And then there's the 'fiery touch' aspect. The merest accidental touch is like a jolt of fire, a shock (electric?) for the story's couples. Obviously this is becoming a prerequisite as the telltale tag for all relationships in the Marriage Game series.
But there's different shocks all round as characters appear, the mystery surrounding Harry's death is revealed, and further romantic interests are engaged. Relationships are not what they seem, neither are the people.
Not a bad story in between the hot and steamy parts, which do seem to occur at any given moment. 

A NetGalley ARC

Monday, November 4, 2013


Daughter of the God-King by Anne Cleeland   

Hattie Blackhouse arrives with her companion Miss Bing at her lodgings in Paris. In short order she pushes an intruder down the back stairs, finds out her childhood friend, Robbie Tremaine is unaccountably to be married in two days to the widow of a work acquaintance her parents, is approached at a soirée by an aging french roué, Baron du Pays, is introduced to the intruder, sought out by the enigmatic Monsieur Berry, and interviewed by an un-named official of the English government. Of course there is also a mysterious Comte. All seeking information about her parents strongbox. Oh, and Miss Bing's dead brother and Robbie's widowed fiancé dead husband worked with or for her parents in Egypt.
Long neglected by her parents during her childhood whilst they spent their time pursuing their passion, Hattie does find it disturbing that though her parents neglected to provide emotionally for her, in their death have provided materially for her.  

Hattie's famous Egyptologist parents appear to have disappeared without a trace from their Theban dig and are presumed dead. Hattie sets forth to Cairo with Bing to discover the truth. Bodies litter the stage as Hattie forges forward in her quest to locate at the very least her parents bodies. Politics and intrigue jostle each other for prominence. Mysterious references to Napoleon lurk in the background, although he is supposedly confined to Elba. Powerful sources certainly seem to be at play as Bing warns.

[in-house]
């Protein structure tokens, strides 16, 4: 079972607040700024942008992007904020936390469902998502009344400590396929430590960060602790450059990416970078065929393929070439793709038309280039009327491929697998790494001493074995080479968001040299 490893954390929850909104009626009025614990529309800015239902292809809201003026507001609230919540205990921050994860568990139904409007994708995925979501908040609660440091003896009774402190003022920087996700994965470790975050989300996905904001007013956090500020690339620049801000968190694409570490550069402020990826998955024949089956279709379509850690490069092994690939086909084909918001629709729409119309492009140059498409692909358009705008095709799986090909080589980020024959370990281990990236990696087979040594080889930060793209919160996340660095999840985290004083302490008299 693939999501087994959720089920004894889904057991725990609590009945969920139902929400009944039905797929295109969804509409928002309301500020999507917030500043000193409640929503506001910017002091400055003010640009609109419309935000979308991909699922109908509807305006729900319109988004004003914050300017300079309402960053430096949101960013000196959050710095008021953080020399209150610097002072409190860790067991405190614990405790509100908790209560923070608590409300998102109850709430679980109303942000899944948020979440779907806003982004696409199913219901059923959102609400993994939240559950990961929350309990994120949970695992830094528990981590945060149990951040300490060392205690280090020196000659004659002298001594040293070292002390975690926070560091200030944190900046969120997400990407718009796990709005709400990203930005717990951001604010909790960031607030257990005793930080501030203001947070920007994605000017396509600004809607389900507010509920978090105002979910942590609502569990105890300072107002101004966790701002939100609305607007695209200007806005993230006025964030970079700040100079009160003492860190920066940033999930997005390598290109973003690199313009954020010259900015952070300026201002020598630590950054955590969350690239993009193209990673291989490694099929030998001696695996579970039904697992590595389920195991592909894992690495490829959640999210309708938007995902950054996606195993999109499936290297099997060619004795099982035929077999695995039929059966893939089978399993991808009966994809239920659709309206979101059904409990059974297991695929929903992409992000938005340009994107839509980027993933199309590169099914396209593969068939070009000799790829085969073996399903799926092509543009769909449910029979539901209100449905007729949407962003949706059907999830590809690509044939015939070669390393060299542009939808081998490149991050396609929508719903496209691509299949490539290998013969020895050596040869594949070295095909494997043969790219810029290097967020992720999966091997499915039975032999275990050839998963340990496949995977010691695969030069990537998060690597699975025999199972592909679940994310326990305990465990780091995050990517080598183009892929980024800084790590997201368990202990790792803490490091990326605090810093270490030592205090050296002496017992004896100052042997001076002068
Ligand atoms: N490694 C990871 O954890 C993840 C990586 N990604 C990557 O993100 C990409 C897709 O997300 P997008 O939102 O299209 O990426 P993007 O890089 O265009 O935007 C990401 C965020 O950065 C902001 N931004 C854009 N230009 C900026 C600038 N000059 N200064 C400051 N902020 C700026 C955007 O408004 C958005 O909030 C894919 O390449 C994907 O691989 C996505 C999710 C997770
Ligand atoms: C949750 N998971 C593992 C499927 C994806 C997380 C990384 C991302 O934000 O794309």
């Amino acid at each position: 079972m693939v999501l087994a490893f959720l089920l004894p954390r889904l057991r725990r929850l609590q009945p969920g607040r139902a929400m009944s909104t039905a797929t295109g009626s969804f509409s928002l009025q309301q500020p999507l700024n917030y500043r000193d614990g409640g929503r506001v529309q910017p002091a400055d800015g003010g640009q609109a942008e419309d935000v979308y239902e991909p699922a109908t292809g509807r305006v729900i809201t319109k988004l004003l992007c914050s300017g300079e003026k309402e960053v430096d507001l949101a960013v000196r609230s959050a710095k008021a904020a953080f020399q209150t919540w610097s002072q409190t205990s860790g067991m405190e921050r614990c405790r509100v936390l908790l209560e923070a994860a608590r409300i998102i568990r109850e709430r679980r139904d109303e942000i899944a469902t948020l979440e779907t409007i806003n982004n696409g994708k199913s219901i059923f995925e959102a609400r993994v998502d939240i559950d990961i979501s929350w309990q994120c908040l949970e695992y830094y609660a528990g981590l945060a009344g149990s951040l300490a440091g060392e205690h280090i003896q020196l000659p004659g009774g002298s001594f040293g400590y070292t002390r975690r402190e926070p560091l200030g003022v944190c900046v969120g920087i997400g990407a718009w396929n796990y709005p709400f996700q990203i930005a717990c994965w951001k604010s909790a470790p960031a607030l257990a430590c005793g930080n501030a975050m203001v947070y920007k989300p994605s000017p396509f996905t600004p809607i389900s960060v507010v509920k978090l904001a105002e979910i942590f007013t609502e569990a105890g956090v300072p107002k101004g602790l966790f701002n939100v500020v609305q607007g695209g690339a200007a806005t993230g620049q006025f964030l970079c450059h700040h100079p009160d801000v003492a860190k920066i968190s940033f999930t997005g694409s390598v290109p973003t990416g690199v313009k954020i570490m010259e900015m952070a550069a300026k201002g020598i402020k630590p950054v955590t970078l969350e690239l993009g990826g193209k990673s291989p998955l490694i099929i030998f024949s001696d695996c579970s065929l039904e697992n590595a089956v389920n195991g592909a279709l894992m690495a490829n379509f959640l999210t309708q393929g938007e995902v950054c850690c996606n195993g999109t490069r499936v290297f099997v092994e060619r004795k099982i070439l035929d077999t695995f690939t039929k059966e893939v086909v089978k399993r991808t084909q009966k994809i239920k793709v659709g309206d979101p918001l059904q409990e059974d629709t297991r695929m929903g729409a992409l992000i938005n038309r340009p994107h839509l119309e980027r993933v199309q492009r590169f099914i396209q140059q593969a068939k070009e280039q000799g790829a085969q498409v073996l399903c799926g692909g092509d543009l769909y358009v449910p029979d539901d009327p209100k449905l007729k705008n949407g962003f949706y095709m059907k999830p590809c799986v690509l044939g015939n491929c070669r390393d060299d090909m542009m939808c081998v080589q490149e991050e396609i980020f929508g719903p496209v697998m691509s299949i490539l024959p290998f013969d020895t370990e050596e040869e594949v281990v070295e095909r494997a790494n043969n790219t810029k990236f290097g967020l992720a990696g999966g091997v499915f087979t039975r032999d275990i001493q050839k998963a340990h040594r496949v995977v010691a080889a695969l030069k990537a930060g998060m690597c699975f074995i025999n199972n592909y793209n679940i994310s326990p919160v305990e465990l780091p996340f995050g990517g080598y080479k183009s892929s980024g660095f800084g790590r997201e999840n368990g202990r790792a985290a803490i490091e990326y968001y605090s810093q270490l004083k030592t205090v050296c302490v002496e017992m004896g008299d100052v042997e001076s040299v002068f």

Monsieur Berry turns up and Hattie becomes more and more fascinated by him. He-who-was-not-Daniel, as Hattie meditatively refers to him. 
Secrets run deep and swift and I certainly did not see a major deception coming. Romance blooms in unexpected ways. The surprises just keep coming!
I really enjoyed the cut and thrust of the action as events piled on top  of each other to the point where I wondered if I was watching an enjoyable farce much in the vein of 'The Importance of Being Ernest,' or if Hercule Poirot would suddenly emerge from behind a column. Better still, I was reading a romantic thriller. An excellent read! 

A NetGalley ARC

Highly improbable, highly improper situation

Gareth: Lord of Rakes (The Lonely Lords #6) by Grace Burrowes   

...'scandalous, shameful, scounderlous bad man!'
so Felicity Hemmings Worthington at one stage describes Gareth Alexander, Marquess of Heathgate.
I must admit initially I had reservations about the plot. I really liked the main characters but, Yikes! the whole premise left me aghast and agape.
Really I was halfway convinced that Burrowes had run amok and this novel was nothing more than a bodice ripper --albeit 'of the first water.'